Ayedun Bamikole1*, Abdoulaye Tahirou2 and Okechukwu Richardson3
1Federal University of Agriculture, Department of Agricultural Economics and Farm
Management, Abeokuta, Nigeria
2Director, International Institute of Tropical Agriculture (IITA), Sahel hub, Bamako, Mali
3Cassava Commodity Specialist, Onee, Head of International Institute of Tropical Agriculture (IITA), Onee Substation, Mali
*Corresponding Author:Ayedun Bamikole, Federal University of Agriculture, Department of Agricultural Economics and Farm Management, Abeokuta, Nigeria.
Received: January 25, 2022; Published: May 28, 2022
The paper is on an assessment of cassava post-harvest losses (PHL) in South-West Nigeria. A multistage sampling technique was used to select 150 farming households for interview on their experiences on post-harvest losses on cassava production and processing. Analysis of the data was done using descriptive statistics and econometric models where necessary. The average percentage post-harvest loss of the harvested cassava was 13% with 96% of farmers indicated experiencing PHL from harvesting to marketing. Improved varieties experience more losses (75%) than local varieties (25%). Losses based on seasons show that more cassava were lost in dry season (61.4%) compare to rainy season (38.6%). The highest PHL was from gari processing and the percentage of households that have processing equipment was low but accessibility was high. Data from the field was modeled using Tobit regression model to determine factors influencing PHL among cassava farmers. Results show that being a female farmer/household head (P < 0.01), years of membership of association (P < 0.05), higher dependency ratio (P < 0.01), use of local cassava stem (P < 0.05) and having non-farm occupation (P < 0.05) reduced the probability and intensity of PHL significantly. The result shows that the higher the number of members of household (P < 0.01) used for farming activities the more the PHL. Factors influencing post-harvest losses among farmers that processed cassava tuber to other products were determined using Tobit model. The dependent variable was the percentage of cassava tuber reserved for processing lost during processing. The Tobit model result revealed that married households incurred more PHL (P < 0.1) than single ones, access and obtaining credit (P < 0.05) and the percentage of annual cassava root processed (P < 0.01) were positively correlated with PHL. Belonging to an association (P < 0.05) and use of family labour (P < 0.01), being a member of association (P < 0.05) were negatively and significantly relayed to PHL. In regard to types of products processed by farmers, only fufu and starch processing had tendency to reduce PHL although not significantly correlated. In another vein, processing of garri and lafun (cassava powder) had tendency of increasing PHL. In case of lafun, the tendency was significant (p < 0.01). The study considered the use of siever, knife_peeler, grater and presser machines; all the equipment except presser (significant at P < 0.1) had tendency to increase PHL. Use of knife for peeling cassava (P < 0.01) significantly increased PHL. Stakeholders should consider those factors influencing post-harvest losses under production, and adapt it to curb PHL where necessary. Extension agents should consider the three stages of production function and pass it on to farmers on how to employ resources in an optimal way. There is also seasonal variation in PHL, measures to reduce PHL during dry season should be considered and researchers along with extension institutions should work on improved cassava varieties with durable ability not to spoil after maturity, not just having higher yield. On processing, there are now processing machines like mechanical peelers that can be used to reduce PHL, Ministry of Agriculture can assist farmers both at federal and state levels to assist farmers in acquiring them or assisting them through subsidy. Better measures of producing cassava products should be considered as to reduce wastage during their processing.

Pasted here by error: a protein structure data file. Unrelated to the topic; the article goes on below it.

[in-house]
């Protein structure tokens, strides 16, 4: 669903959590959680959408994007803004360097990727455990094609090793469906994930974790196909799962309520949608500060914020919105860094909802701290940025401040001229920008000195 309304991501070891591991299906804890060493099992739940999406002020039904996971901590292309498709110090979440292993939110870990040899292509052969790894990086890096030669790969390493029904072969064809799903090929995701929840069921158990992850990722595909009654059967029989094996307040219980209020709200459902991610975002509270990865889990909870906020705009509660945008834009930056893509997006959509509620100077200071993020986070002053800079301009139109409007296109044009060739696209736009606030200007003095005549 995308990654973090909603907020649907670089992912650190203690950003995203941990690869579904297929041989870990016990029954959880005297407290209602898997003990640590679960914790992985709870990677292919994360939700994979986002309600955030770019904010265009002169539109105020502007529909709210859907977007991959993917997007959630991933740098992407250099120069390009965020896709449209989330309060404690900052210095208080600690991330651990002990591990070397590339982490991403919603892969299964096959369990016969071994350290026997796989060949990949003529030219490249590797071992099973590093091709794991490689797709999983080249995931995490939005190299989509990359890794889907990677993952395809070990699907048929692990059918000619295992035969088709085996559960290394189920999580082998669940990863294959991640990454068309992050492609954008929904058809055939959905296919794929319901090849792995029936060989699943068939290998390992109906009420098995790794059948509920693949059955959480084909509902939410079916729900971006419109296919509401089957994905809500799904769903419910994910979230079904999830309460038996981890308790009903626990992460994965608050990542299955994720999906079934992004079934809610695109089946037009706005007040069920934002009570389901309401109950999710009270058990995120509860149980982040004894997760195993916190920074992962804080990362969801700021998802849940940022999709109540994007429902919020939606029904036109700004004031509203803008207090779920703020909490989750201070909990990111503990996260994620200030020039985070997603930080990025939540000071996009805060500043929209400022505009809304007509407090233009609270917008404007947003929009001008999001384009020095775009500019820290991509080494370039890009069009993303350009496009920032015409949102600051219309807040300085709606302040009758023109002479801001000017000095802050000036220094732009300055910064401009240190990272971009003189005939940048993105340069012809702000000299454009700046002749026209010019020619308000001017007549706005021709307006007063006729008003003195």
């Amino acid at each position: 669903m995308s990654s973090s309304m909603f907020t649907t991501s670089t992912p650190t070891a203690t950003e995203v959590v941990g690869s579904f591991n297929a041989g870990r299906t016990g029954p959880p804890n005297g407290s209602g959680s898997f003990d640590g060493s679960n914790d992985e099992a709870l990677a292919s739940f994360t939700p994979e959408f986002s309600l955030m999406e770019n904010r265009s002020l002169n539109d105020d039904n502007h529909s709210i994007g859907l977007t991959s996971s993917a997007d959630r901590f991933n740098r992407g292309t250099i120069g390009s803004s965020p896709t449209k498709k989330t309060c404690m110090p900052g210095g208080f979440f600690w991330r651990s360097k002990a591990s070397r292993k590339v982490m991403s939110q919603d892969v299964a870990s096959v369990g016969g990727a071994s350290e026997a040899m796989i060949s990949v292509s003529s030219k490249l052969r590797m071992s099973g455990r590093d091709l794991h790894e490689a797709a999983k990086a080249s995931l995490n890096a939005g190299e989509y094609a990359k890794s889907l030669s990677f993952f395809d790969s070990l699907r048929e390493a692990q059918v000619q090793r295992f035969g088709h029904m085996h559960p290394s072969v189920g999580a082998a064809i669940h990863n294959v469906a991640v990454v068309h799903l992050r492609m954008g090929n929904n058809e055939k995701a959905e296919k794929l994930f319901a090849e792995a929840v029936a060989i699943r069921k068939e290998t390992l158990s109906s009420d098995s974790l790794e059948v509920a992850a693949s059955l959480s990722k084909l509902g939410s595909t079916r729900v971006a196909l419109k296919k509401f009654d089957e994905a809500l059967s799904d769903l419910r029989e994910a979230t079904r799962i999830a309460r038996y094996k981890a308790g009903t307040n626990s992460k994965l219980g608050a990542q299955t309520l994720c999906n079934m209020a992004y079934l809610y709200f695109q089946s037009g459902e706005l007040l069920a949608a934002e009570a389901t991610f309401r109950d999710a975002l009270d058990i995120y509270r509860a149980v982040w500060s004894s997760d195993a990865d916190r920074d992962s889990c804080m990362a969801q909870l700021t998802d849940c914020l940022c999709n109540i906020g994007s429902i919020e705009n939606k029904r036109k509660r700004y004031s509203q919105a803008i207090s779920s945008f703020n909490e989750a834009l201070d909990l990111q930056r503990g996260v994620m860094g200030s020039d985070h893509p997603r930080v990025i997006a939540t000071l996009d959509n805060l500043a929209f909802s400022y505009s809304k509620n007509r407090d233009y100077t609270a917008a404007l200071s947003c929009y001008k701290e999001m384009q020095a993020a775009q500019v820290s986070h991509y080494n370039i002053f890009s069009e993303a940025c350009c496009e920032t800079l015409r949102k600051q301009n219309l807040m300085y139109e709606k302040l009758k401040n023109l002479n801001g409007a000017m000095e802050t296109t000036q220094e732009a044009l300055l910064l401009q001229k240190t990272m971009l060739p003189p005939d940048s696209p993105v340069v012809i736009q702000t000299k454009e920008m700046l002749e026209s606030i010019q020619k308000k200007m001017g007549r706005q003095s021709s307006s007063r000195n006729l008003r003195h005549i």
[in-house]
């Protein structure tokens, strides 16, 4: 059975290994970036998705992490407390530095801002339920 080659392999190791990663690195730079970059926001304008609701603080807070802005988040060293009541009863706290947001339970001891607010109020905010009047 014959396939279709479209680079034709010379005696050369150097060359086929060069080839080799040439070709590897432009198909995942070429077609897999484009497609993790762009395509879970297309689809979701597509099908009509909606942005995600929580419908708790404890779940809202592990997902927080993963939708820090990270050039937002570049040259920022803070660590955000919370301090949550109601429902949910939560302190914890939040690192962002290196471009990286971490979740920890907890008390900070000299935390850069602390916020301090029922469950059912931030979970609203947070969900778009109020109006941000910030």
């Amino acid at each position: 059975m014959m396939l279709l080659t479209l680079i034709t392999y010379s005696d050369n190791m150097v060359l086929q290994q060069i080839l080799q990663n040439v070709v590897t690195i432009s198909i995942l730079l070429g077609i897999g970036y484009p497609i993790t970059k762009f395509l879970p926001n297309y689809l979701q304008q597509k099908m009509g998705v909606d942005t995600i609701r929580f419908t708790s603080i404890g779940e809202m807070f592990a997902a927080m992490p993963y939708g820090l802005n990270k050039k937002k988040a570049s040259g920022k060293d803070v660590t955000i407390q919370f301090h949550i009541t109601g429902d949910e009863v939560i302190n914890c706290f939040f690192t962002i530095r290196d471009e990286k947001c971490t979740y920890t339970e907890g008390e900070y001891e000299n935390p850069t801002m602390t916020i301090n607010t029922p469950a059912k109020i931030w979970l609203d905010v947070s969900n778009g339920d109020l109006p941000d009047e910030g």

Keywords:Post-Harvest Losses (PHL); Tobit Regression Model; Dependency Ratio; Processing Machines; Seasonal Variation
Citation: Ayedun Bamikole., et al. “An Assessment of Cassava Post-Harvest Losses (PHL) in South-West Nigeria: A Case Study of Oyo-State, NigeriaActa Scientific Nutritional Health 6.6 (2022): 144-158.
Copyright: © 2022 Ayedun Bamikole., et al. This is an open-access article distributed under the terms of the Creative Commons Attribution License, which permits unrestricted use, distribution, and reproduction in any medium, provided the original author and source are credited.